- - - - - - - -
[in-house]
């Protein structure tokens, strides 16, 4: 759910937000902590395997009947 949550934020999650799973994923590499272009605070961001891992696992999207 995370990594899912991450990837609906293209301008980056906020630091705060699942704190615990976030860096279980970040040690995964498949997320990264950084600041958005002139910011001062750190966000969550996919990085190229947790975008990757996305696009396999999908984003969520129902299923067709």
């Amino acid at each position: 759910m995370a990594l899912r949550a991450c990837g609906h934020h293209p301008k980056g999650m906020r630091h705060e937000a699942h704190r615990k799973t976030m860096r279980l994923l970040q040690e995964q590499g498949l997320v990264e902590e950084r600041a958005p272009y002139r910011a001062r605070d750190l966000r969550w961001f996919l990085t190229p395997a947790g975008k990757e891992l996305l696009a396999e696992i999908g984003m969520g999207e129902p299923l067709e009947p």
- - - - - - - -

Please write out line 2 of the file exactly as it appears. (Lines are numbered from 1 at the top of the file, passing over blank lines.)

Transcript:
């Protein structure tokens, strides 16, 4: 759910937000902590395997009947 949550934020999650799973994923590499272009605070961001891992696992999207 995370990594899912991450990837609906293209301008980056906020630091705060699942704190615990976030860096279980970040040690995964498949997320990264950084600041958005002139910011001062750190966000969550996919990085190229947790975008990757996305696009396999999908984003969520129902299923067709």